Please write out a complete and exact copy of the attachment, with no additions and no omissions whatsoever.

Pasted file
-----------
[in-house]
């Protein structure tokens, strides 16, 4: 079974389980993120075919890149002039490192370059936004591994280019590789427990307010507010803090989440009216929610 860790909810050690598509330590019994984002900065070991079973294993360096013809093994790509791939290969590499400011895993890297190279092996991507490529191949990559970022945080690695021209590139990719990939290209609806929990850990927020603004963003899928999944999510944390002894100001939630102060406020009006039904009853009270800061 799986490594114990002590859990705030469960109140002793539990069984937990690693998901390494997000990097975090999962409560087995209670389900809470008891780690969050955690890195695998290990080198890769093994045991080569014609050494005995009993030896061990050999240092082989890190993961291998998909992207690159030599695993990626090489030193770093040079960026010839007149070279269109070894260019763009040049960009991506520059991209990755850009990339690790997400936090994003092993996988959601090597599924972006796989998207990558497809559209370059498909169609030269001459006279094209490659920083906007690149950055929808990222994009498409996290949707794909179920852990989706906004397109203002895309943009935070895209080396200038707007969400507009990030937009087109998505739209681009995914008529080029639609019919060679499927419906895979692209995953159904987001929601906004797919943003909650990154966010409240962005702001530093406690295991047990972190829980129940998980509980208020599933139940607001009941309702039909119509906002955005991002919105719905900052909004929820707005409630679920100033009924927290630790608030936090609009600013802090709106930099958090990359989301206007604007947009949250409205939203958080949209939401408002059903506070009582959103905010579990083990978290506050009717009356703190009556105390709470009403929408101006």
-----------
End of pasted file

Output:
[in-house]
């Protein structure tokens, strides 16, 4: 079974389980993120075919890149002039490192370059936004591994280019590789427990307010507010803090989440009216929610 860790909810050690598509330590019994984002900065070991079973294993360096013809093994790509791939290969590499400011895993890297190279092996991507490529191949990559970022945080690695021209590139990719990939290209609806929990850990927020603004963003899928999944999510944390002894100001939630102060406020009006039904009853009270800061 799986490594114990002590859990705030469960109140002793539990069984937990690693998901390494997000990097975090999962409560087995209670389900809470008891780690969050955690890195695998290990080198890769093994045991080569014609050494005995009993030896061990050999240092082989890190993961291998998909992207690159030599695993990626090489030193770093040079960026010839007149070279269109070894260019763009040049960009991506520059991209990755850009990339690790997400936090994003092993996988959601090597599924972006796989998207990558497809559209370059498909169609030269001459006279094209490659920083906007690149950055929808990222994009498409996290949707794909179920852990989706906004397109203002895309943009935070895209080396200038707007969400507009990030937009087109998505739209681009995914008529080029639609019919060679499927419906895979692209995953159904987001929601906004797919943003909650990154966010409240962005702001530093406690295991047990972190829980129940998980509980208020599933139940607001009941309702039909119509906002955005991002919105719905900052909004929820707005409630679920100033009924927290630790608030936090609009600013802090709106930099958090990359989301206007604007947009949250409205939203958080949209939401408002059903506070009582959103905010579990083990978290506050009717009356703190009556105390709470009403929408101006």